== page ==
Three months ago, a post appeared in this spaceabout a SIGGRAPH 2013 paper called Dynamic Hair Manipulation in Images and Videos, written in part by Lvdi Wang of Microsoft Research, along with a few academic collaborators. It was fun, fascinating work that enabled the creation of a 3-D hair model from a single photograph with just a bit of user interaction.
In reality, this seemingly lighthearted project was based on some extremely challenging graphic manipulations required to present lifelike results. But it was hard to get past the project’s ability to let users take photos of themselves or others and try different, occasionally whimsical, hairstyles on for size.
Their demo, Digital Barber: 3D Hair Manipulation on Mobile Phone, extends what had previously been achieved to a mobile platform, but, more importantly, it now renders the results in three dimensions, giving the project much more real-world applicability.
“We have been thinking about how we could use the hair-model technology to give users a more interesting experience,” Yang says. “For this application, the basic idea is that the users could change their hair with a single click, as before, but the cool thing in our technology is that all the hair scenes are 3-D.
“Now, we supply the user with a real 3-D experience, in which you can turn a head, do some animations, and cut your hair with some simple interactions.”
Haircutting can be an art, as is understood by any of us who have emerged from a barber shop or a hair salon a bit underwhelmed with the results. It’s not easy, and neither is rendering digital hair accurately and artfully.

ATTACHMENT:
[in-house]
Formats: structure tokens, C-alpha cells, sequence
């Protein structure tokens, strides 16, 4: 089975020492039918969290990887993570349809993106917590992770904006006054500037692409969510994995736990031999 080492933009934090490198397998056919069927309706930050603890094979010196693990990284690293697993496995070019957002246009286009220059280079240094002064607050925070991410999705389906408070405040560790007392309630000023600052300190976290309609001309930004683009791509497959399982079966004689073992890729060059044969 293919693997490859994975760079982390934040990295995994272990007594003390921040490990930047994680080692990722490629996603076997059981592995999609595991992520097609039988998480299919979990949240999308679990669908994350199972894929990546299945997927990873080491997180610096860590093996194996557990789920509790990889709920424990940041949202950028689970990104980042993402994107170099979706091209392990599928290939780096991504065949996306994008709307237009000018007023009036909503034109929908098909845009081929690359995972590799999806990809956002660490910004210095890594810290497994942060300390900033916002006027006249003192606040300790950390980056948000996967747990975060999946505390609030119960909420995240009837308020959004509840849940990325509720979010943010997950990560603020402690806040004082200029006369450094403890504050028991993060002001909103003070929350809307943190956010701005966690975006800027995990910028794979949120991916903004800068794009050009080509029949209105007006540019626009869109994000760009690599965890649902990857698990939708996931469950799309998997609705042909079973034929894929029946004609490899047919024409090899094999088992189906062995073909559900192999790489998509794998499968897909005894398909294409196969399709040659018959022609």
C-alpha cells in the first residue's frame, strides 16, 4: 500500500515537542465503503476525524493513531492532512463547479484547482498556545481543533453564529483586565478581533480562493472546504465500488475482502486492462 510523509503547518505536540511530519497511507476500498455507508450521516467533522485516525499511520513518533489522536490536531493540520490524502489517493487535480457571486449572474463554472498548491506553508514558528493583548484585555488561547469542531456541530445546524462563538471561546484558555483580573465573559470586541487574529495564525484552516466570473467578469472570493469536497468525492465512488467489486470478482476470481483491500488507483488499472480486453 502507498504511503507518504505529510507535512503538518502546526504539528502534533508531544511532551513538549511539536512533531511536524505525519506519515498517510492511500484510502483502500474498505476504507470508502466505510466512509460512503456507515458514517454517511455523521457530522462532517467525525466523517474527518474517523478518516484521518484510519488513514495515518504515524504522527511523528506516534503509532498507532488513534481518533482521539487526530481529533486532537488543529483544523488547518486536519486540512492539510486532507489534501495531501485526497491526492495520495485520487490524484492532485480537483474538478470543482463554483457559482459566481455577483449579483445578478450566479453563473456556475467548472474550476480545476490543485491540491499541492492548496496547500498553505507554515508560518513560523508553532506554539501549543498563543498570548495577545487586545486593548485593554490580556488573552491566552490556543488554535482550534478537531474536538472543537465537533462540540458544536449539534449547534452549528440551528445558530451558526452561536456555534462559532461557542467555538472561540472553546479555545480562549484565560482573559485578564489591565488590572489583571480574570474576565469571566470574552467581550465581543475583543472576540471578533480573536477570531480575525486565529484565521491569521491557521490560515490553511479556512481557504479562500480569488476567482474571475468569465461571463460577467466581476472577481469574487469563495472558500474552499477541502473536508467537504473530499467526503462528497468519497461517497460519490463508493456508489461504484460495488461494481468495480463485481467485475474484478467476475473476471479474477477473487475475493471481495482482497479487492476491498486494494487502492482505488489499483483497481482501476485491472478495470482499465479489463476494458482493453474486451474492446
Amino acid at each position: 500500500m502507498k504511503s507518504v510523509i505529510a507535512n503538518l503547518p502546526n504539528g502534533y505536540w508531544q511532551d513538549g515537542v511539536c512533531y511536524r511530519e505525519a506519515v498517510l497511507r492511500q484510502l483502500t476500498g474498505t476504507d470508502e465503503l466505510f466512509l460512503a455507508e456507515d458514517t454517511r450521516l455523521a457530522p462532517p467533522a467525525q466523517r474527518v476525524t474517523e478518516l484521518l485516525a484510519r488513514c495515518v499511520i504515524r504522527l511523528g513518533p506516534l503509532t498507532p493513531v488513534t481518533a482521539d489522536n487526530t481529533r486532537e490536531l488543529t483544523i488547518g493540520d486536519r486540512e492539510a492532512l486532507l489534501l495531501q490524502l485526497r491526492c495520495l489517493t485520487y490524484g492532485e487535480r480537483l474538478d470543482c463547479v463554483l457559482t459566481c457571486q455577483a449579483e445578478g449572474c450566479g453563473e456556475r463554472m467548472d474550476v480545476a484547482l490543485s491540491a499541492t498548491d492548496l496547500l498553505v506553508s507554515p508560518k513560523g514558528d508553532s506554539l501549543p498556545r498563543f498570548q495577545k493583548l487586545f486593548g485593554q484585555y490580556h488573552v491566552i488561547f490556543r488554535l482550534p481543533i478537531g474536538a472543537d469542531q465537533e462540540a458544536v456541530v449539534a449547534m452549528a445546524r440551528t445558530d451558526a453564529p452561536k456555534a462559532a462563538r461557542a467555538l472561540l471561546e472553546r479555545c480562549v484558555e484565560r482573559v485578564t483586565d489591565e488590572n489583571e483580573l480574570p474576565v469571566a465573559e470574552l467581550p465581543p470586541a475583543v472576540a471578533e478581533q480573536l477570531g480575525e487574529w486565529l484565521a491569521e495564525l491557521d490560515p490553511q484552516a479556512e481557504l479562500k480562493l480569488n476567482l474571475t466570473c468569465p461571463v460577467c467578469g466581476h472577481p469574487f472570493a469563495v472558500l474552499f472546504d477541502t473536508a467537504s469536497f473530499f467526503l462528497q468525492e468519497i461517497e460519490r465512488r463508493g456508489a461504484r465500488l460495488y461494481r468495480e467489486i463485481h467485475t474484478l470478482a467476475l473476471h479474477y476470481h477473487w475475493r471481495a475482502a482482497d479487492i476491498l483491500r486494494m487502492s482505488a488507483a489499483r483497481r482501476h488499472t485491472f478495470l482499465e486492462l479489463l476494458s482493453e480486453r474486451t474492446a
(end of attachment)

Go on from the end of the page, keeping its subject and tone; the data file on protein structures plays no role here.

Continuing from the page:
“Humans are really sensitive about their faces and what they look like,” observes Yang, who has spent his share of time as a digital barber. “That means that if there are any small artifacts in the results, people will feel bad. They won’t like that. For example, many times in photos, people’s hair will cover their eyebrows, and in that case, it’s hard to reconstruct the eyebrows. We might need to change long-hair styles to short-hair styles. The hair might be really close to the eyebrow, or even the eye. It’s hard to get a clean forehead.
“We need to use some technologies to detect the position of the eyes and eyebrows. We might need to create some fake eyebrows but make them look like the real eyebrows, make the left side and the right side look accurate—all these small tricks. People really, really care about their own appearance, so it’s hard to reconstruct all this.”
Still, despite the challenges, the work is rewarding—and could prove a harbinger of the future in the coiffure craft.
“Hair changing itself is really popular in the marketplace,” says Yang, noting that there are other apps that purport to enable users to try out alternative ’dos. “Sometimes, people just go to the barber and show the results to the barber and say: ‘Hey, I like this hairstyle. I want it cut like this.’
“For 2-D images, it’s hard to get results that reflect what you wanted. But with our 3-D results, we have your 3-D head model and 3-D hair model, which means that all this technology, all the geometries, are real. When you’re using our application and select a hairstyle, it’s really good. You can just tell the barber, ‘Cut this for me,’ and he can do that.”